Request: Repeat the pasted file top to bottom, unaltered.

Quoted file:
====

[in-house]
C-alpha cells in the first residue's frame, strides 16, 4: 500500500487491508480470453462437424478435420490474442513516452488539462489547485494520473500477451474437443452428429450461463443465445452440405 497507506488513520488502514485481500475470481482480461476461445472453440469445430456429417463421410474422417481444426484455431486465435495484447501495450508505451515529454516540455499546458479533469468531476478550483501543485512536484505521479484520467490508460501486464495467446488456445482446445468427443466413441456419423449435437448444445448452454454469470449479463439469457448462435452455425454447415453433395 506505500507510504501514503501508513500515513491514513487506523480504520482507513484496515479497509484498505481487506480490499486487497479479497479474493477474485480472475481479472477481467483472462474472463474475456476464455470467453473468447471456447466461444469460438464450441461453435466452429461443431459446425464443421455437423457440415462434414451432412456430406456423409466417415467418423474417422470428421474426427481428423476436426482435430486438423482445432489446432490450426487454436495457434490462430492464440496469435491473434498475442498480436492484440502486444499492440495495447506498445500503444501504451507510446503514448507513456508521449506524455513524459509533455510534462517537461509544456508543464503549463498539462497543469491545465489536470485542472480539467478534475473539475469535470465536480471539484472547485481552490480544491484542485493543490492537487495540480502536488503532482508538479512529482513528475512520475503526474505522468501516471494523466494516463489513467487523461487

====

[in-house]
C-alpha cells in the first residue's frame, strides 16, 4: 500500500487491508480470453462437424478435420490474442513516452488539462489547485494520473500477451474437443452428429450461463443465445452440405 497507506488513520488502514485481500475470481482480461476461445472453440469445430456429417463421410474422417481444426484455431486465435495484447501495450508505451515529454516540455499546458479533469468531476478550483501543485512536484505521479484520467490508460501486464495467446488456445482446445468427443466413441456419423449435437448444445448452454454469470449479463439469457448462435452455425454447415453433395 506505500507510504501514503501508513500515513491514513487506523480504520482507513484496515479497509484498505481487506480490499486487497479479497479474493477474485480472475481479472477481467483472462474472463474475456476464455470467453473468447471456447466461444469460438464450441461453435466452429461443431459446425464443421455437423457440415462434414451432412456430406456423409466417415467418423474417422470428421474426427481428423476436426482435430486438423482445432489446432490450426487454436495457434490462430492464440496469435491473434498475442498480436492484440502486444499492440495495447506498445500503444501504451507510446503514448507513456508521449506524455513524459509533455510534462517537461509544456508543464503549463498539462497543469491545465489536470485542472480539467478534475473539475469535470465536480471539484472547485481552490480544491484542485493543490492537487495540480502536488503532482508538479512529482513528475512520475503526474505522468501516471494523466494516463489513467487523461487